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Nanney et al. (2007) state that policies aimed at promoting nutritional awareness in schools and about local healthy food choices would influence the food choices that people make within their own homes, possibly leading to better health outcomes.
Past studies on obesity in Missouri have identified obesity risk factors and nutritional deficiencies in populations of inner city youth, rural elderly, rural poverty-stricken, and rural youth (Kohrs, Wang, Eklund, Paulsen, & O'Neal, 1979; Kohrs, O'Neal, Preston, Eklund, & Abrahams, 1978; (Kohrs, Nordstrom, O'Nea, Eklund, Paulsen, & Hertzler, 1978). Previous measures to address obesity in Missouri have focused on school nutrition programs. However, the obesity rates continue to rise, and Missouri has adopted a program through the establishment of the Missouri Council on the Prevention and Management of Overweight and Obesity aimed at increasing activity levels, improving nutritional intake, creating an effective health care system, and creating effective obesity-related policies (Missouri Department of Health and Senior Services, 2005).
Intervention Model: Best Practices for Nutrition and Overweight
Missouri has adopted a general model based on best practices toward intervention in the obesity epidemic, aimed at the general areas of nutrition and obesity/overweight. Missouri's plan has the following three components:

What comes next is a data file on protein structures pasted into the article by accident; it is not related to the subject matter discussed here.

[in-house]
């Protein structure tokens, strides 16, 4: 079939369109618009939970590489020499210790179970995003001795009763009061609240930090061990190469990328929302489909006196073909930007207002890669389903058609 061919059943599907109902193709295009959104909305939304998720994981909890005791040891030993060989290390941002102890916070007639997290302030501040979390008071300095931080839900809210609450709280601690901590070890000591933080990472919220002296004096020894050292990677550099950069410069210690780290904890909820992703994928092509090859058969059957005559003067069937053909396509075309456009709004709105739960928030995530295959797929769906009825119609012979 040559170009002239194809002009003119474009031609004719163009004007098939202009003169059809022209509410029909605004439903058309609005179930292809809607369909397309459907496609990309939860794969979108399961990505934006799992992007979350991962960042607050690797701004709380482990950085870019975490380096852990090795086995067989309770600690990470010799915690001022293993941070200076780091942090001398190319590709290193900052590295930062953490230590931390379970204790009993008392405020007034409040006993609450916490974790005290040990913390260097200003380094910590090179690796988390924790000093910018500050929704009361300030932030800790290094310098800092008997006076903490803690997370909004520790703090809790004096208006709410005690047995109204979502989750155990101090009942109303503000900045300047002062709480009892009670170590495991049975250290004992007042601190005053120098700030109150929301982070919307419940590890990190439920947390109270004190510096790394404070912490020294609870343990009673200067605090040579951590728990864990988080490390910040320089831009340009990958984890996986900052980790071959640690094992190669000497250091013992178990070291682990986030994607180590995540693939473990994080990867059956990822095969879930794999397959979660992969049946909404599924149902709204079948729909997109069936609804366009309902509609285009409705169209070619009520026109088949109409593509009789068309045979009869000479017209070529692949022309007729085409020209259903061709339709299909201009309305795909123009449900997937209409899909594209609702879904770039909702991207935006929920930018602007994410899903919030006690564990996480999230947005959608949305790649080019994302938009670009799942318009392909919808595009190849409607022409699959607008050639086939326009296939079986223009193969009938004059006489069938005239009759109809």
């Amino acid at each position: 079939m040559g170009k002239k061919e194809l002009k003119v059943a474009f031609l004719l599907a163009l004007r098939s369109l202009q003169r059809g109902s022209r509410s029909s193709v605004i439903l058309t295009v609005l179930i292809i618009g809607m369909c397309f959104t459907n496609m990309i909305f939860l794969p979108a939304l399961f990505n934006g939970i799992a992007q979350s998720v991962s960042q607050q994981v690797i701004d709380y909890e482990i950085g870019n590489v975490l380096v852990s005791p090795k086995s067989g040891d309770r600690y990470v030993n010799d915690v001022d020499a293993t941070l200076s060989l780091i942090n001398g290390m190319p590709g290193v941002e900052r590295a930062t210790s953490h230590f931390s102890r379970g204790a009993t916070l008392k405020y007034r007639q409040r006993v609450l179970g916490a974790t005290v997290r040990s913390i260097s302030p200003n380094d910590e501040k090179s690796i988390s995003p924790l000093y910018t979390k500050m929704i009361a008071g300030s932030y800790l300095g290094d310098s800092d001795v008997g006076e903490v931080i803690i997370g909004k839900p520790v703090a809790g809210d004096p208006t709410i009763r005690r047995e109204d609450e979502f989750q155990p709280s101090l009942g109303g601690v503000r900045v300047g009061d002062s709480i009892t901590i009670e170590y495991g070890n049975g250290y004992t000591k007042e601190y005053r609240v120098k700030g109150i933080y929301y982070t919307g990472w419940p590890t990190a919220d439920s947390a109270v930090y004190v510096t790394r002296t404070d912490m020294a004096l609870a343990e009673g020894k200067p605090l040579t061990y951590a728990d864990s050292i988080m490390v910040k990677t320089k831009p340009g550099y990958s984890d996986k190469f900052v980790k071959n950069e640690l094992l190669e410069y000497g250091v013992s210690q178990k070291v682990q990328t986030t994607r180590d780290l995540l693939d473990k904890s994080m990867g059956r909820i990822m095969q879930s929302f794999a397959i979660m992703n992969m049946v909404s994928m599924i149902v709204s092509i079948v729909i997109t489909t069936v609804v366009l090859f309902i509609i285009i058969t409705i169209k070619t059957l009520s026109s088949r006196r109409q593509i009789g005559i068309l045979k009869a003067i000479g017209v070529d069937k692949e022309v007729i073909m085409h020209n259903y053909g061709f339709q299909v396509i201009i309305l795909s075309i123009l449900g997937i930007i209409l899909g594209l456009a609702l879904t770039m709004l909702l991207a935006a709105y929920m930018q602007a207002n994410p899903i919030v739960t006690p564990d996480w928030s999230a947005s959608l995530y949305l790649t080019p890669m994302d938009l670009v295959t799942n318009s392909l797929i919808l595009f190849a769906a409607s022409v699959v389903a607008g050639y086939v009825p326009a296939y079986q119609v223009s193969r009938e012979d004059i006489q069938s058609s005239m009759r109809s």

1. A balance between diet and exercise efforts is necessary to prevent and mitigate obesity.
2. Science-based approaches are to be utilized to improve both diet and exercise issues.
3. Many levels of influence must be utilized for the proposed changes to be effective (Missouri Department of Health and Senior Services, 2005).
Best practice models that address nutrition and overweight can incorporate issues relating to nutrition and healthcare, nutrition and diet, nutrition and education, physical activity and healthcare, physical activity and education awareness, and policy issues dealing with developing and implementing nutrition and diet changes.
Using a concomitant model based on the ANGELO analysis matrix would be especially useful in eliciting environmental obesogenic factors that may be barriers to success of nutrition and overweight best practice models. The ANGELO model is a conceptual framework for understanding the obesogenic factors in an environment and a tool for developing intervention models as well (Swinburn, Egger, & Raza, 1999).
Elements of the Missouri initiative include breastfeeding babies, eating more fruits and vegetables daily, increasing calcium and dairy consumption, decreasing portion sizes, decreasing consumption of sweetened beverages, increasing physical activity, supporting physical sports in school, and decreasing television viewing. The plan is to be implemented by influencing environmental factors in the workplace (i.e. allowing breastfeeding at work, providing healthy snack options, etc.), in the family sphere (providing resources to families at risk for obesity), in the community (improving outdoor spaces for physical activity), as well as influencing access to and quality of healthcare for Missourians (Missouri Department of Health and Senior Services, 2005).